Posts Tagged: almonds
‘Tis the season for baking lots of tasty treats. Breads, cookies, cakes, and candy are just a few that come to mind. What makes many of these treats so tasty is the addition of almonds or walnuts to the list of ingredients.
In California, we are lucky to be at the center of almond and walnut production. According to the California Department of Food and Agriculture's (CDFA's) latest Agricultural Statistics Review, more than 99 percent of the almonds and walnuts produced in the United States are grown in California.
Almond and walnut growers work tirelessly to supply enough nuts to not only satisfy domestic demand, but also for export. Worldwide, almonds rank as the largest specialty crop export. California is the top almond producer in the world, accounting for about 80 percent of all almonds grown. For walnuts, California ranks as the second largest producer in the world. To keep up with this demand, almond and walnut growers must be constantly aware of pests, diseases, and abiotic problems that can affect the tree and growing nuts.
The University of California Statewide Integrated Pest Management Program (UC IPM) has recently published revised Pest Management Guidelines for almonds and walnuts, helping growers prevent and manage pest problems with the most up-to-date information.
Revisions in the Almond Pest Management Guidelines include:
- A new section on bacterial spot, a new disease of almond in California found in the Sacramento and northern San Joaquin valleys
- A renamed section on fruit russeting, revised from the old powdery mildew section
- Significant revisions made to the management section of navel orangeworm, one of the major pests attacking California almonds
- Improvements on how to do dormant spur sampling section with easier-to-understand information on monitoring and thresholds
Revisions in the Walnut Pest Management Guidelines include:
- Updated information on the association between walnut twig beetle and thousand cankers disease
- New sections for Botryosphaeria and Phomopsis cankers, branch wilt, and paradox canker
- Significant changes to the walnut husk fly management section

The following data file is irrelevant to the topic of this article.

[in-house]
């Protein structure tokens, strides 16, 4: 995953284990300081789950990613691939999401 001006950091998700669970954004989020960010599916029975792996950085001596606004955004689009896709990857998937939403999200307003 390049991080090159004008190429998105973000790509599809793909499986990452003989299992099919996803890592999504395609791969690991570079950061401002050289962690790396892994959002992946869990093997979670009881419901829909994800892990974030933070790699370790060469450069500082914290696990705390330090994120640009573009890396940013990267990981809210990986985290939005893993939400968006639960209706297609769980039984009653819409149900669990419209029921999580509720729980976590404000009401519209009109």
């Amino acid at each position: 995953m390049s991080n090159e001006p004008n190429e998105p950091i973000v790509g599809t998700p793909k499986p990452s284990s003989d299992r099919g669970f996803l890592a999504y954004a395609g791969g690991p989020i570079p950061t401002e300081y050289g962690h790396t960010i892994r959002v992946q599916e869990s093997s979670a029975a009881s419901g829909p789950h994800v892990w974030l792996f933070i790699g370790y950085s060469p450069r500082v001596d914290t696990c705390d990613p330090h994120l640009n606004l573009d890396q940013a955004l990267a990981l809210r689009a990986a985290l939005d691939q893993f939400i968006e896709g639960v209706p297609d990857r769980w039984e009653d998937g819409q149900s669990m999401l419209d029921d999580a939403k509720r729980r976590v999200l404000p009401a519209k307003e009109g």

Both the almond and walnut revised Pest Management Guidelines also include updated information on fungicide efficacy, weed management, and vertebrate management.
Authored by University of California specialists and advisors, the Pest Management Guidelines are UC's official guidelines for monitoring and managing pests in California crops. For more information on pest management in these or other crops, visit the UC IPM website.
Tom Gradziel Breeding trees takes a long time, says Tom Gradziel, a geneticist at the University of California, Davis. He knows this...
Ceres Imaging, an Oakland-based start-up, is working closely with UC Cooperative Extension on its aerial imaging of farm fields, a fact that is helping the company gain trust by association, reported Emma Foehringer Merchant on Grist.org.
Ceres puts equipment on low-flying airplanes to take pictures that will help farmers optimize water and fertilizer application. According to field tests, the imagery works. Since 2014, Ceres has teamed up with UC Cooperative Extension to conduct field trials, including one for the Almond Board that measured the response of nuts to different rates of watering.
In that study, data from Ceres' imaging matched well with the UCCE ground "truthing," said Blake Sanden, UC Cooperative Extension water and soils farm advisor.
According to the article, "Ceres' relationship with the extension program has helped the company gain trust with sometimes-skeptical farmers." Sanden called UCCE trials the "gold standard of efficacy" for new products in the ag market.
There is also increased interest in precise water management after years of drought and cutbacks on federal water allocation.
"The attitude (among farmers) used to be, 'I can find water,'" Sanden said. "I would say that 30, 40 years ago, there was an attitude of hope ... that some of the restrictions on pumping water (would) go away." He said growers expected decision-makers "to come back to reality and understand that we've got to make money in California and grow food."
But the restrictions didn't go away. Instead, they became stricter. The uncertainty about water deliveries has made farmers friendlier to new technologies, like the one offered by Ceres.
Wet and wacky winter weather may wreak havoc on the almond crop, but UC Cooperative Extension advisor Franz Niederholzer has promising words for farmers concerned about adequate pollination, reported Heather Hacking in the Chico Enterprise-Record.
“You don't need them to all be pollinated,” he said. A pollination rate of 40 percent would make a great year. Twenty five percent will still produce a decent crop.
The heavy rain, wind and cold temperatures that have characterized January and February 2017 could be overcome with just a bit of warm, sunny weather. In Chico, the weekend of Feb. 11-12 were sunny, as was Saturday the 18th. Those were good days for bees to fly.
Fungus is also a concern, said Danielle Lightle, UCCE advisor in Glenn County. Typically farmers watch the weather and spray fungicides before it rains. However, the persistent rain made orchard floors muddy, unfavorable conditions for moving heavy spray rigs.
Farmers who have been in the business for a while know that the golden rule is to “control what you can and let go of what you can't,” Lightle said.
It's almond pollination season in California but the weather refuses to cooperate. Heavy rains, high winds, intense flooding. What are the bees to...
A honey bee foraging on a feral almond tree today (Feb. 10) in Pleasants Valley, Vacaville.(Photo by Kathy Keatley Garvey)
A pollen-packing honey bee heads for another almond blossom. (Photo by Kathy Keatley Garvey)
Blue skies, almonds blooming, bees buzzing--and all's right with the world. (Photo by Kathy Keatley Garvey)